Five years ago, you purchased your dream home. Maybe it was in Denver, Aurora, Lakewood, Golden, Westminster, Arvada, Centennial, or Commerce City. Three bedrooms, two bathrooms, a basement, and a yard for your kids and dog. You always thought it would be your forever home. Then you lost your job and got behind on payments. Luckily, you were able to secure a new job. Everything seemed to be turning around. Then you heard a knock on your door and were served paperwork. Your heart sunk. How could you save your home? There was no way you could pay back all of your missed payments immediately. There may be another way. Chapter 13 Bankruptcy can stop the foreclosure action in it tracks.
What is Chapter 13 Bankruptcy?
Chapter 13 bankruptcy allows individuals with regular income to develop a plan to repay all or part of their debts. will submit a plan to the court to make regular monthly payment to creditors over three to five years. The monthly payments will be based upon your disposable income. Your disposable income is the amount of money you have remaining from your paycheck after paying you regular recurring bills like your mortgage, utilities, groceries, etc. These repayment plans will last from three to five years depending on your income compared to the income of families in Colorado. Once you have completed the proposed Chapter 13 plan, many of your unsecured debts, even if they have not been fully repaid to the creditor, will be discharged.
During the pendency of the Chapter 13 plan, the law forbids creditors from starting or continuing collection efforts. Luckily, foreclosure is considered a collection effort. A Chapter 13 plan will immediately put a stop to the foreclosure activity. Although the foreclosure is halted, you will still have obligations to your mortgage company to keep your home.
What Are My Obligations?
First, you will have to continue, or begin, to make your regular mortgage payments. Although the bankruptcy will halt the foreclosure based on your past missed payments, it will not stop the mortgage company from taking additional actions should you fall behind again. Second, you will include your mortgage payment arrearages in the Chapter 13 plan. The court allows you to pay back what you owe the mortgage company over that three to five year period that you are making your regular monthly mortgage payments. During the Chapter 13 repayment period, you get to remain in your home.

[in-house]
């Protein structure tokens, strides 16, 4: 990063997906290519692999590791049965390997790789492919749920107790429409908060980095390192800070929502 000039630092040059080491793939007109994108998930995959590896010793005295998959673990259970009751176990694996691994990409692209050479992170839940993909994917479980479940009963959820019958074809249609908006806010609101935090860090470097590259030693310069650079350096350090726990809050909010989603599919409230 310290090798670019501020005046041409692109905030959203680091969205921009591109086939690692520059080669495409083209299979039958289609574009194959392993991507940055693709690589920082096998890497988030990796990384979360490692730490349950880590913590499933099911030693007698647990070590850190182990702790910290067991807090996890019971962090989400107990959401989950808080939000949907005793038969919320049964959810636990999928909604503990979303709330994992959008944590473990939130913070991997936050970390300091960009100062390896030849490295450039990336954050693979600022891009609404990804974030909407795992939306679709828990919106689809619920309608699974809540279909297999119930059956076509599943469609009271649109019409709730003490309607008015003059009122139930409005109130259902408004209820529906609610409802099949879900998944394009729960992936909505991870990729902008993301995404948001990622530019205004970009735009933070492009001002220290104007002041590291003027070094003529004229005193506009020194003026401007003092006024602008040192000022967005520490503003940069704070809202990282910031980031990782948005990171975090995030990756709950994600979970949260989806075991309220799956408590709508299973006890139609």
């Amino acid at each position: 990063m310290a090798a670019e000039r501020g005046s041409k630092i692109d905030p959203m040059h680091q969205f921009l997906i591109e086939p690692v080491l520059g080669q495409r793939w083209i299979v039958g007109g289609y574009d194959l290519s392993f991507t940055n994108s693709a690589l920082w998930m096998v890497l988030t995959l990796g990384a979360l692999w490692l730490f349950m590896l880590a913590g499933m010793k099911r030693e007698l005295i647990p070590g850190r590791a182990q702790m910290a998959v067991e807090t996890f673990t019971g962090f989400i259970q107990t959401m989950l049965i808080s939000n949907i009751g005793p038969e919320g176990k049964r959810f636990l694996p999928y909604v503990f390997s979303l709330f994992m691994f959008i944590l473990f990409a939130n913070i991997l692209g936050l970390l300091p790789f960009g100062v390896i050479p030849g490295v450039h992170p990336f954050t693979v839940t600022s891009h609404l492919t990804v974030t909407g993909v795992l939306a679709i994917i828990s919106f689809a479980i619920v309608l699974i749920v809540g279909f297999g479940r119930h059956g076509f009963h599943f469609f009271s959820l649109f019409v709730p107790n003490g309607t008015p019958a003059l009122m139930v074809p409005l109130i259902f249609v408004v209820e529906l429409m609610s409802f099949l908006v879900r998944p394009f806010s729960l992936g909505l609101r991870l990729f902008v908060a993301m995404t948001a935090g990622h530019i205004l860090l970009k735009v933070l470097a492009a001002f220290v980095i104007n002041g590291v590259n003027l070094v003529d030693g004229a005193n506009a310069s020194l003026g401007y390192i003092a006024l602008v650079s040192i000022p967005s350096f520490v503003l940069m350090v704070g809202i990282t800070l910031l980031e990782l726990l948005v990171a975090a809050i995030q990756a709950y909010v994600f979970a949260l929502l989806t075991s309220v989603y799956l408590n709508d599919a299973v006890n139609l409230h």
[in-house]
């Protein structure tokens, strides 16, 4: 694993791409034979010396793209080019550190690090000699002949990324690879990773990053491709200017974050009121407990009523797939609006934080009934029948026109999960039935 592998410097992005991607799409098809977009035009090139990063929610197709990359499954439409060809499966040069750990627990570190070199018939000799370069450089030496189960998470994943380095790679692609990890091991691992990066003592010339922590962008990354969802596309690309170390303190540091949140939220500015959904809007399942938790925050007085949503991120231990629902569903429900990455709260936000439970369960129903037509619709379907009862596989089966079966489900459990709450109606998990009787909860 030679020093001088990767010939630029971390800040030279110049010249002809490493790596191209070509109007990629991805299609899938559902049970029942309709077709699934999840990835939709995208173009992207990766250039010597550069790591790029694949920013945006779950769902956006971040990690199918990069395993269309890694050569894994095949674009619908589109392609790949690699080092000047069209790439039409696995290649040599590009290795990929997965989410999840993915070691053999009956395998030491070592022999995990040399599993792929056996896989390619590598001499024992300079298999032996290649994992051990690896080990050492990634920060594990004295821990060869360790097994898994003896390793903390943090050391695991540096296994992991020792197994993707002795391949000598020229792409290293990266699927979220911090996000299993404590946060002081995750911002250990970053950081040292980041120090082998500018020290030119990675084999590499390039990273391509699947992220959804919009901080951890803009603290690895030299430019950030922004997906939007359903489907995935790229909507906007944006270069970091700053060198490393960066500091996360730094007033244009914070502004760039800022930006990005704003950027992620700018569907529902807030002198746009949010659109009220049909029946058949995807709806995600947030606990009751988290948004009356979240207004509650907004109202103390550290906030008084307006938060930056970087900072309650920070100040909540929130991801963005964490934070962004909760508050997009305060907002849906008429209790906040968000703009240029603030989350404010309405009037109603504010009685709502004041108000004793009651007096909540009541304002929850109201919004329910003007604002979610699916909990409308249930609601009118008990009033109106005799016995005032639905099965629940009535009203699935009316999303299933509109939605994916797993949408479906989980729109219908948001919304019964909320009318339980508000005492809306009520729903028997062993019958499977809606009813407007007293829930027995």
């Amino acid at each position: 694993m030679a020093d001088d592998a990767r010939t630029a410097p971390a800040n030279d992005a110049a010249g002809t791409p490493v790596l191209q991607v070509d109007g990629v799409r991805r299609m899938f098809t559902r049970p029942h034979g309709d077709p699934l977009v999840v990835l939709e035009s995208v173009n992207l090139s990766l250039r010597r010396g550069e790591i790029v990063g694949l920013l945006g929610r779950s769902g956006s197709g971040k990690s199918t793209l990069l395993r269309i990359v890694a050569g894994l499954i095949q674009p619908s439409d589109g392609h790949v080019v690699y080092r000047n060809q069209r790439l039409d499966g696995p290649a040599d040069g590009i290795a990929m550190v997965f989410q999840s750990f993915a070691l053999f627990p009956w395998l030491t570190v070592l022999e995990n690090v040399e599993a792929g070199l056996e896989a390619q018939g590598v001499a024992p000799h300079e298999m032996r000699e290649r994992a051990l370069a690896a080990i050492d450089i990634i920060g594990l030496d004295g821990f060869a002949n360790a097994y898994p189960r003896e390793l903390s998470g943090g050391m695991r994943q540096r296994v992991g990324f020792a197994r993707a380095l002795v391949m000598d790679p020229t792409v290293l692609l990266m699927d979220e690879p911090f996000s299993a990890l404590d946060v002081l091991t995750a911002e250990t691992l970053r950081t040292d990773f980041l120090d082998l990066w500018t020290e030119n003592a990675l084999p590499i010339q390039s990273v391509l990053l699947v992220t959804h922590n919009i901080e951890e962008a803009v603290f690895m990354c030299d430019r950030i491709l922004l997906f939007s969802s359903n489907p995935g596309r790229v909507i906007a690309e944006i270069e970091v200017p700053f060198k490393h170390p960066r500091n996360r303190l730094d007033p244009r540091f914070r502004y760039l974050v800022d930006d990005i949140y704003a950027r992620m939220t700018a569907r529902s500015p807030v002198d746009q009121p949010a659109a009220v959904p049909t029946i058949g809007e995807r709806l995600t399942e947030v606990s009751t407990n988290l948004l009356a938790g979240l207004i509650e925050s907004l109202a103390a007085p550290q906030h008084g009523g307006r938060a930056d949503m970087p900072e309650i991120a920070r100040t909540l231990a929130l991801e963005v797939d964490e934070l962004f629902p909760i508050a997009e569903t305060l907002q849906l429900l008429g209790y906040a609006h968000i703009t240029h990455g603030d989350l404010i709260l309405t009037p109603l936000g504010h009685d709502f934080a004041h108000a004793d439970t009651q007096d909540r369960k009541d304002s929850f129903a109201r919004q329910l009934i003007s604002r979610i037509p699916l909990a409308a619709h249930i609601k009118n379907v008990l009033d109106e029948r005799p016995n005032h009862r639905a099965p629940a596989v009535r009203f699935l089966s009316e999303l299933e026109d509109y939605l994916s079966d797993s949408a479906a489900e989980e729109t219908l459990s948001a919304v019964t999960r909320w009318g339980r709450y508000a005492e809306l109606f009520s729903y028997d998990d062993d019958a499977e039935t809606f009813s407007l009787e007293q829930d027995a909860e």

Are There Any Catches?
The most important requirement to file a Chapter 13 bankruptcy is that you have a regular source of income with some disposable income. Without an income, you will not be able to make regular payments and your case will be dismissed. The second caveat is that you have to pay back your creditors as much as they would have been repaid if you had filed a Chapter 7 bankruptcy.
What Does That Mean?
In a Chapter 7 bankruptcy, your debts are discharged. However, the court may force you to sell certain possessions to pay back your creditors. The court allows you a certain amount of equity in your possessions that you get to keep, called exemptions, even after your debts are discharged. In Colorado, you are able to keep $75,000 of home equity if you are under 65 and $105,000 of home equity if you are over 65.
So How Does This Affect the Chapter 13?
Let’s say you have $100,000 of equity in your home. If you filed a Chapter 7, the court would sell your home to pay off your creditors. The exemption would allow you to keep $75,000 from the sale of your home and the court would use the remaining $25,000 to pay off your creditors. That means that if you file a Chapter 13 bankruptcy, you would need to pay at least $25,000 to your creditors over the 36-60 months that you are following the Chapter 13 plan. Your minimum monthly payments would be at least $417 per month.
Should I File Chapter 13 Bankruptcy?
In order to determine if you need to file a Chapter 13 bankruptcy, you should contact a There are many bankruptcy attorneys throughout the Denver Metro area, including Denver, Aurora, Arvada, Lakeland, Centennial, Castle Rock, Parker, Westminster, Brighton, and Broomfield, who offer free consultations. will be able to individually assess your situation and let you know whether a Chapter 13 bankruptcy is right for you.